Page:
Apart from etarion's suggestion, you could also use the remap function. I wrote a quick script to show how you can do this. As you see coding this is really easy in Python. This is the test image:

and this is the result after warping:

And here is the code:

```
import cv2
from scipy.interpolate import griddata
import numpy as np
grid_x, grid_y = np.mgrid[0:149:150j, 0:149:150j]
destination = np.array([[0,0], [0,49], [0,99], [0,149],
[49,0],[49,49],[49,99],[49,149],
[99,0],[99,49],[99,99],[99,149],
[149,0],[149,49],[149,99],[149,149]])
source = np.array([[22,22], [24,68], [26,116], [25,162],
[64,19],[65,64],[65,114],[64,159],
[107,16],[108,62],[108,111],[107,157],
[151,11],[151,58],[151,107],[151,156]])
grid_z = griddata(destination, source, (grid_x, grid_y), method='cubic')
map_x = np.append([], [ar[:,1] for ar in grid_z]).reshape(150,150)
map_y = np.append([], [ar[:,0] for ar in grid_z]).reshape(150,150)
map_x_32 = map_x.astype('float32')
map_y_32 = map_y.astype('float32')
orig = cv2.imread("tmp.png")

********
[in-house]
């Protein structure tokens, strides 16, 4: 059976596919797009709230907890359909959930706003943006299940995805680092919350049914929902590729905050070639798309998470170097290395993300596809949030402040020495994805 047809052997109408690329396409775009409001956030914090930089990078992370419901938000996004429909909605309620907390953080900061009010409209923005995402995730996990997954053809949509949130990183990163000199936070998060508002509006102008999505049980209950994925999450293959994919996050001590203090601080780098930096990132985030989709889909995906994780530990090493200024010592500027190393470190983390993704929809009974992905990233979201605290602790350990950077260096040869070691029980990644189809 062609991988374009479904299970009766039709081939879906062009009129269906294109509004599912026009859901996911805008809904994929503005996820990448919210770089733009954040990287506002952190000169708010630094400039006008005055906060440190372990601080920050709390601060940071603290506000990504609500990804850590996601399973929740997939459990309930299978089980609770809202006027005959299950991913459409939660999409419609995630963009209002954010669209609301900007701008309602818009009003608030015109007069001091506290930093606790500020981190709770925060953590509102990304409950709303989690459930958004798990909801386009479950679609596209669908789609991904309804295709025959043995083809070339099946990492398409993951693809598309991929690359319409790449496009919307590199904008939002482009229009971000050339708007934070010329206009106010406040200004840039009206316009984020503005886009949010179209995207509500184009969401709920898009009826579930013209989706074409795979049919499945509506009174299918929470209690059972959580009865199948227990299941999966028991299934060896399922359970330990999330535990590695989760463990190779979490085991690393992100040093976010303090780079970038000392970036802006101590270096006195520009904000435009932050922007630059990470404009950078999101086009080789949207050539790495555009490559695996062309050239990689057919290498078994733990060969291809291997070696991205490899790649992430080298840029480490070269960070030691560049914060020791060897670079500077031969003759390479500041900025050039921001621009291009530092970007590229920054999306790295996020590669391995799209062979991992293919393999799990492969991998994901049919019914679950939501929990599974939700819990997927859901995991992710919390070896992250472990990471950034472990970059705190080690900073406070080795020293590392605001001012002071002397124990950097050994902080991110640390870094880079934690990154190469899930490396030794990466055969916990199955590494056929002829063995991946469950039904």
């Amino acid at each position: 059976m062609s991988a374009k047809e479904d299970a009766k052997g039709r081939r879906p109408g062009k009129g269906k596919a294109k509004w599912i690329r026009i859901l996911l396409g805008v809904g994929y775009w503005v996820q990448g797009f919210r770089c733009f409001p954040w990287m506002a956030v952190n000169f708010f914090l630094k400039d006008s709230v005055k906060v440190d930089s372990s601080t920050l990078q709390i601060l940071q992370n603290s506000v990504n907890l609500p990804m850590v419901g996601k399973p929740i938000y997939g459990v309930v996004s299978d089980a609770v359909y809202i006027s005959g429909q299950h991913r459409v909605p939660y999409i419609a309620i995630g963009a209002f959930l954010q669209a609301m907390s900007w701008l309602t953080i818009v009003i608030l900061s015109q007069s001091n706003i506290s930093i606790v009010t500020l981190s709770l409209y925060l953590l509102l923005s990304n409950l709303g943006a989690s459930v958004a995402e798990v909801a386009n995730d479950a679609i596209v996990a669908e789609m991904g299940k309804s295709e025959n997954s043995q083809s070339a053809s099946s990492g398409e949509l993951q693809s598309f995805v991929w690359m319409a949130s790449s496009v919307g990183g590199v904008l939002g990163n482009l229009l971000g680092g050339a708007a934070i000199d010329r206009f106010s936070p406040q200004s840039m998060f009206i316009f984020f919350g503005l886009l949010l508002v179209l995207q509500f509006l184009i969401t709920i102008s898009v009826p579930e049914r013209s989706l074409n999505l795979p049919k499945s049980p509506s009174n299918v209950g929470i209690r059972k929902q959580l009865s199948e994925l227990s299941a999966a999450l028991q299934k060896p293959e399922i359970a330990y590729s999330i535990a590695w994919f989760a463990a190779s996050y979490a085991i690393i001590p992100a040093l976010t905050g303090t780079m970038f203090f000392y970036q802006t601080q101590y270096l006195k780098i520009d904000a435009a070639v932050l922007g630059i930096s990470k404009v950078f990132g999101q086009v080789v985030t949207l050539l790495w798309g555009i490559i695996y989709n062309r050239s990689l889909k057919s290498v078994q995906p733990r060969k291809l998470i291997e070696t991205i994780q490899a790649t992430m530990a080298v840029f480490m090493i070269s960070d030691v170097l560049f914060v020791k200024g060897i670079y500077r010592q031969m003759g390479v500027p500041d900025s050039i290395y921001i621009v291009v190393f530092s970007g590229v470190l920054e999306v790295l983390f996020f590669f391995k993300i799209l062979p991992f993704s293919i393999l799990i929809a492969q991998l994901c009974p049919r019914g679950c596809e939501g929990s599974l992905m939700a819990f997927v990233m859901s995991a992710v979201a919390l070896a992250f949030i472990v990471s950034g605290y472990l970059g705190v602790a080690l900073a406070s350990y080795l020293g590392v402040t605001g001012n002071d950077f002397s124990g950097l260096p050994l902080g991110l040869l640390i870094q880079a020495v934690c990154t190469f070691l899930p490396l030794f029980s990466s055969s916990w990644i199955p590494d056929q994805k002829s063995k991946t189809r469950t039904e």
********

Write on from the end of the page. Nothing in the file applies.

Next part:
warped = cv2.remap(orig, map_x_32, map_y_32, cv2.INTER_CUBIC)
cv2.imwrite("warped.png", warped)
```

I suppose you can google and find what griddata does. In short, it does interpolation and here we use it to convert sparse mappings to dense mappings as cv2.remap requires dense mappings. We just need to convert to the values to float32 as OpenCV complains about the float64 type. Please let me know how it goes.

**Update**: If you don't want to rely on Scipy, one way is to implement the 2d interpolation function in your code, for example, see the source code of griddata in Scipy or a simpler one like this http://inasafe.readthedocs.org/en/latest/_modules/engine/interpolation2d.html which depends only on numpy. Though, I'd suggest to use Scipy or another library for this, though I see why requiring only CV2 and numpy may be better for a case like this. I'd like to hear how your final code solves Sudokus.